Latest education advice criticised

SUFFOLK residents have today slammed a new government report stating teachers should not ask children to put their hands up in class.The report, carried out by ministers, states that quiet children may fall behind if classes are conducted by a hands-up question answering scheme.

SUFFOLK residents have today slammed a new government report stating teachers should not ask children to put their hands up in class.

The report, carried out by ministers, states that quiet children may fall behind if classes are conducted by a hands-up question answering scheme.

But in a survey conducted by The Evening Star only one person thought the idea would be beneficial to children.

The government research identified a group of youngsters who struggle to keep up with their classmates between the ages of seven and 11, despite doing well in previous years.

Ministers published a report advising schools how to help these so-called "invisible children", who often try to avoid drawing attention to themselves during lessons.

Their work is neat and they are generally well behaved but children "in the comfort zone' need a different approach from teachers to help them make progress, the report found.

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Education Secretary Alan Johnson said: “We need to make sure that no-one is left behind at any point - from the most gifted and talented children at the top of the class, to the quiet child who is well-practised at hiding from the teacher's gaze at the back of the class.”

The report found that it is often boys who fall behind in English at primary school, while girls were more likely to be found among those struggling to make progress in maths.

Teachers felt that children suffered because parents stopped helping with homework when maths, in particular, was becoming too complicated.

The government recommended a range of strategies which teachers could use in the classroom to help these children.

The methods included choosing which child to question in class instead of inviting all the pupils to put up their hands if they know the answer.

Children could also be given 30 seconds "thinking time' before being asked to answer or told to discuss questions in pairs before answering, the Department for Education said.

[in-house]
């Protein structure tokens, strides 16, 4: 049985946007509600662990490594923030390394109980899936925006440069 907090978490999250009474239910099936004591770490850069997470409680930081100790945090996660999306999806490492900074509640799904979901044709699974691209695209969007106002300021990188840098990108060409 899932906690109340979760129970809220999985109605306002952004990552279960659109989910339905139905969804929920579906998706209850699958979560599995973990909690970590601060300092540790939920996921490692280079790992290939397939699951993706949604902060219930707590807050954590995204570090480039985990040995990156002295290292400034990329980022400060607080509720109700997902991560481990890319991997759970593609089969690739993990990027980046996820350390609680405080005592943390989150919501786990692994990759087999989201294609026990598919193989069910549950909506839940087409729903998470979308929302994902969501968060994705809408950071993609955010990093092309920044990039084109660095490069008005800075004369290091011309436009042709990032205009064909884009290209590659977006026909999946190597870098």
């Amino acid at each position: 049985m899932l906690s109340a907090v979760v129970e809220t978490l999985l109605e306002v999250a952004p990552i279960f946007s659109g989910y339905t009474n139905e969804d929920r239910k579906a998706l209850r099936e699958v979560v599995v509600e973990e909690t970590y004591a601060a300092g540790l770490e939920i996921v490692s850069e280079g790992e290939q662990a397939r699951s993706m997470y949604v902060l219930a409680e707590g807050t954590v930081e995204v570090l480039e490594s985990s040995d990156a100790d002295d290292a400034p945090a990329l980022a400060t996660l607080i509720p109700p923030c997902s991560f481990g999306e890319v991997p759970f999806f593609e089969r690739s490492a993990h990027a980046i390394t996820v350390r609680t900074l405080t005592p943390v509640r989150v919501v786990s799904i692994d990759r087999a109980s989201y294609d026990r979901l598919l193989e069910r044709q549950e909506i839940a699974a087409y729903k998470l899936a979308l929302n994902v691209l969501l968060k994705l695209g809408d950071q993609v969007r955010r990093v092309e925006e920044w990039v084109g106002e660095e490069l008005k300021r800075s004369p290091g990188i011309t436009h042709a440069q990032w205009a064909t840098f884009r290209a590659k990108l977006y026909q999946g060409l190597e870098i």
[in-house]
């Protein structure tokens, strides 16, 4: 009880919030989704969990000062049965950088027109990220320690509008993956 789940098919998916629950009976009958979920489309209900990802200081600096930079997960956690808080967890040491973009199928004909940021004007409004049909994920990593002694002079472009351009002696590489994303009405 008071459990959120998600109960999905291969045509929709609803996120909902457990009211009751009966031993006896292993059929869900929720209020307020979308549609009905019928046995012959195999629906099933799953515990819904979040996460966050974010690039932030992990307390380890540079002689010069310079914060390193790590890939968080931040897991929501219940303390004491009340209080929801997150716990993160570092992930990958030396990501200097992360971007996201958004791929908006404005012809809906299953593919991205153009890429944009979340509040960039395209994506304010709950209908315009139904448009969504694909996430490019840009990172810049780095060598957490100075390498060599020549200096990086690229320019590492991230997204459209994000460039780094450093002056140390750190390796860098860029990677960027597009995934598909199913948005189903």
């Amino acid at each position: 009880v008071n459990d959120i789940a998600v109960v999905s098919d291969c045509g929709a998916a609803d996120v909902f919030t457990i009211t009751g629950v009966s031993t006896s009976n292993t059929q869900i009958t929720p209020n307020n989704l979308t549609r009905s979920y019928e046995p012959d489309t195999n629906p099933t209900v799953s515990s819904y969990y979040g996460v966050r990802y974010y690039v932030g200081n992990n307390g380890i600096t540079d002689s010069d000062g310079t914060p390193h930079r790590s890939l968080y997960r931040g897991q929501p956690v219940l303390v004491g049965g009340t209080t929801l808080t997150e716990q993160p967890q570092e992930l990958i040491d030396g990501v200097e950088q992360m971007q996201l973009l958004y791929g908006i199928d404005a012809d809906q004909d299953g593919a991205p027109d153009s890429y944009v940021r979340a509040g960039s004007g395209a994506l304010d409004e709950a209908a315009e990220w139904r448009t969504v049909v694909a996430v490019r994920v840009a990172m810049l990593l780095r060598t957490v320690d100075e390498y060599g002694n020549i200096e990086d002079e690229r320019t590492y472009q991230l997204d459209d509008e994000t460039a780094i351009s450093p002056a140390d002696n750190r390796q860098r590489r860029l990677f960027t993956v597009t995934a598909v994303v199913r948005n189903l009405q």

Martin Rondell, 38, of Christchurch Street, Ipswich, said: “It is a bit of a ridiculous idea. I had to put my hand up at school and it didn't harm me. It is a question of participation.”

Jamie Versey, 37, of Valley Walk, Felixstowe, said: “It is bonkers. The idea encourages kids to mix and have their own opinion. That is what teaching is all about.”

Andrew Rodge, 52, of Akenham Close, Ipswich, said: “I would prefer children to be asked at random. When the same children put their hands up all the time it prevents others from having their say.”

Tony Slater, 39, of Hollesley, said: “It is clearly wrong. People should be able to put their hands up. The government are interfering with schools a bit too much.”

Sian Bryan, 40, of Martlesham, said: “How else are children supposed to communicate with teachers in a quiet way if they are not allowed to put their hands up. Children have always been taught in this way and it would be very confusing to change it half-way through their school experience.”

Hannah Sander, 59, of Tostock, said: “I am not originally from the UK but one reason I came here was because the country had a lot of common sense. That is disappearing quickly now. The idea of raising hands promotes competition, something which is vital in the world outside schools.”

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